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How to re-engage students who don't complete your course (+ Templates)

People are enrolling in your online course -- but they're not finishing it. What gives? Learn how to re-engage students who don't complete your course.

TL;DR

Re-engage your students and keep them coming back for more

Once students stop working through your course, it’s hard to bring them back. But by understanding why students don’t complete online courses and sending some strategic emails, you can create a better experience for current and future students.

Here are three big reasons students don’t complete an online course:

  • They don’t feel like they’re making progress. A lack of visible progress can be demotivating. Add elements of gamification, like course certificates, to keep students engaged.
  • They’re overwhelmed by the course content. Don’t try to cram every piece of information into your course lessons all at once. Focus on creating several short videos, or drip your course content over time to make it more manageable.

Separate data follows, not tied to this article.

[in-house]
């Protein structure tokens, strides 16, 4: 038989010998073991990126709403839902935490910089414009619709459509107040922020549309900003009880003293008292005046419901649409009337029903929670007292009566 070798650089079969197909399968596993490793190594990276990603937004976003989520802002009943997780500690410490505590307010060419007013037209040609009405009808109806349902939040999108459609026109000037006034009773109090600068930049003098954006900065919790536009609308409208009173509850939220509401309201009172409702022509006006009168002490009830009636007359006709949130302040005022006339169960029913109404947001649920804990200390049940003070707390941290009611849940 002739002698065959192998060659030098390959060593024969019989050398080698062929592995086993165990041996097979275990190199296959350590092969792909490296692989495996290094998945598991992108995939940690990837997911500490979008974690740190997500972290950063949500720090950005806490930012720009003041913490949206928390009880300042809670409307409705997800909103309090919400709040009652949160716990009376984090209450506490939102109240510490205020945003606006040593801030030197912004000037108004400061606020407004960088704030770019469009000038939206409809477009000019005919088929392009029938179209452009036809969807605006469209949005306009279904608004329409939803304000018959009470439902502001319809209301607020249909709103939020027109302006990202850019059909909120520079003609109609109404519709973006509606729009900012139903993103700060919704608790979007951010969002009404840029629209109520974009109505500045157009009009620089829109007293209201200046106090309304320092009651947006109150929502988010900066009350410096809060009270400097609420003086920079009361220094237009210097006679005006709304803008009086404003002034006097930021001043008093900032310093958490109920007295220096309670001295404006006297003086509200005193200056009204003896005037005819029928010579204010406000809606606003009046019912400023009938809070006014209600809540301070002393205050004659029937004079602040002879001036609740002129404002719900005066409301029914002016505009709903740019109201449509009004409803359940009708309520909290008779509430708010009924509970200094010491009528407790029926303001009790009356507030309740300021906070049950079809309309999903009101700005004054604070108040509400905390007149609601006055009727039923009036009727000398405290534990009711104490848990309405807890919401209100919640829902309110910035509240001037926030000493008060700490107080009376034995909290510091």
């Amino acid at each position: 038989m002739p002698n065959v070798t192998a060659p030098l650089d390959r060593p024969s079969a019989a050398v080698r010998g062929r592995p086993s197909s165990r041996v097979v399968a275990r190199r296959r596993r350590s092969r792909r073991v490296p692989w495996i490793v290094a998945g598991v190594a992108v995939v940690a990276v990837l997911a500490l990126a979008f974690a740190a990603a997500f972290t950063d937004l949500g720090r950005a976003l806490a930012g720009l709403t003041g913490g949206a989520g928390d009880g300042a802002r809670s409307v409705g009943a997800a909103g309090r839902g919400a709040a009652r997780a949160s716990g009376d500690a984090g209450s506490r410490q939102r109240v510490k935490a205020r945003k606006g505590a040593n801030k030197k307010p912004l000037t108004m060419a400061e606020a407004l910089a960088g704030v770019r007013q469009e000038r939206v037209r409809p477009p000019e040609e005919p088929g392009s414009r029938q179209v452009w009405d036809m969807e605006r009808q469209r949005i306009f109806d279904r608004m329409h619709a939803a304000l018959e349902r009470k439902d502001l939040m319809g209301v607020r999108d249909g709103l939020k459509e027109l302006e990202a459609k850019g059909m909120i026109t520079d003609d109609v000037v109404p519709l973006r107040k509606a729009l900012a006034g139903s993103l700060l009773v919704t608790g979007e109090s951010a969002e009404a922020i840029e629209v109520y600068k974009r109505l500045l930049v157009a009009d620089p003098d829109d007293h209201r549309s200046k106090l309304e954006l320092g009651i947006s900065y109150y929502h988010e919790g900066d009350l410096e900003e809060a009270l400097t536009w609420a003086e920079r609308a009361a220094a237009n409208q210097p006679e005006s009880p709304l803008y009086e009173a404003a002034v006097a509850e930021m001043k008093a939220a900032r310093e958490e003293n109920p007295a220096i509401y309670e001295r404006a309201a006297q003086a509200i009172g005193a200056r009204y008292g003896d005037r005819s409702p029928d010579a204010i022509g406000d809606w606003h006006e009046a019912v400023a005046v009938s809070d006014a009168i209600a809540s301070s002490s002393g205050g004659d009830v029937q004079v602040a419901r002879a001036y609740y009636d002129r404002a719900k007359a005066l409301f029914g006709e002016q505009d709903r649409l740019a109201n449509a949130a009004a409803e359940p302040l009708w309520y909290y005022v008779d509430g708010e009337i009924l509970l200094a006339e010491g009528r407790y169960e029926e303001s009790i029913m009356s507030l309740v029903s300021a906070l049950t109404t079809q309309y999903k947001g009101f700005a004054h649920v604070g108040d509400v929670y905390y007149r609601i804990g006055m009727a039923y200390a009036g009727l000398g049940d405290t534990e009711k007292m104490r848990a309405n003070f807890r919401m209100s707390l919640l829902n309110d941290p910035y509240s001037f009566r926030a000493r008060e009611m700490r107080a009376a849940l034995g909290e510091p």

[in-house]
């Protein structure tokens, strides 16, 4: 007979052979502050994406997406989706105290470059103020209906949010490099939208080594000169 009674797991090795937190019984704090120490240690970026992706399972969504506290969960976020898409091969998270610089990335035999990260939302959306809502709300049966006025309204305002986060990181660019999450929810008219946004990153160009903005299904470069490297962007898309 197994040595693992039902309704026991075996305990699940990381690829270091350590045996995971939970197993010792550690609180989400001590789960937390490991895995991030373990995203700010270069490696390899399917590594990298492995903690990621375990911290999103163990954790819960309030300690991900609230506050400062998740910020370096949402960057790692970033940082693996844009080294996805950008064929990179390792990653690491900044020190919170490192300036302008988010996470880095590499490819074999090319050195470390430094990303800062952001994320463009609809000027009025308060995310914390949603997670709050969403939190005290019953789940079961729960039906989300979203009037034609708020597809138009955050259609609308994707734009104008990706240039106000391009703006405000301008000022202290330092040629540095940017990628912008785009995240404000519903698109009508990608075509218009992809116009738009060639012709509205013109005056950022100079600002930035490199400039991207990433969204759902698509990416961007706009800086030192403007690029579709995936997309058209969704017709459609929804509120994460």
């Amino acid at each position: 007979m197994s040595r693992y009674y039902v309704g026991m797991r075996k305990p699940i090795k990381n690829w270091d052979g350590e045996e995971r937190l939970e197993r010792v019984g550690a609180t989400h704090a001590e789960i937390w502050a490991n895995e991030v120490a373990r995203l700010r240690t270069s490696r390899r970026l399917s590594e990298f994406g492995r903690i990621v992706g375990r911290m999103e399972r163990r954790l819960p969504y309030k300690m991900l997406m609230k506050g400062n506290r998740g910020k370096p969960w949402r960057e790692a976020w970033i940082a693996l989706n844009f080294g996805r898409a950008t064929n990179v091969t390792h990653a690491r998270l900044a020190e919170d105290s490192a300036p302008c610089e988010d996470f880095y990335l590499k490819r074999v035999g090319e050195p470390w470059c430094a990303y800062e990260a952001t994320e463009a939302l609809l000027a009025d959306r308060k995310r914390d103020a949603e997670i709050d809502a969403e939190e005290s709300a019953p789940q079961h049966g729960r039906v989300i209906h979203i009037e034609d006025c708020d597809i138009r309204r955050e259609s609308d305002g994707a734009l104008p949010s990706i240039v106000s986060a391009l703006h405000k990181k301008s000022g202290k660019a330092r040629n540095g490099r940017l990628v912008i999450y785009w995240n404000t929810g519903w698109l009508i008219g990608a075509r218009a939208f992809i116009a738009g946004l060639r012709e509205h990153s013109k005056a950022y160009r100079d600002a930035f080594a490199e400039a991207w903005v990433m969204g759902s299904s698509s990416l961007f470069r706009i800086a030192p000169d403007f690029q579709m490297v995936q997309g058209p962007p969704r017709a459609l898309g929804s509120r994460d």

• They need more interaction. A sense of community is essential to a thriving learning environment. Create opportunities for your students to interact with you and each other.

And here are three emails to re-engage them:

  • Email 1: Check in with your students and let them know about any updates to your course, like a new type of content or monthly Q&A. Offer to answer any questions they have.
  • Email 2: Share a testimonial from a successful student. Show your inactive students, “this could be you”.
  • Email 3: Ask your students for feedback on the course. The more you learn from them, the more you can improve your course for future students.

If you want to dig in more, keep reading below!

Online course completion rates can be as low as 15%. And once students walk away from your course, it’s hard to bring them back, let alone get them to enroll in another course down the line.

We put together this guide to help you re-engage those students.

We’ll walk through some common reasons that students abandon courses, so you can keep students from leaving in the first place. Then, we’ll share three email templates to help you follow up with those students and encourage them to resume your course.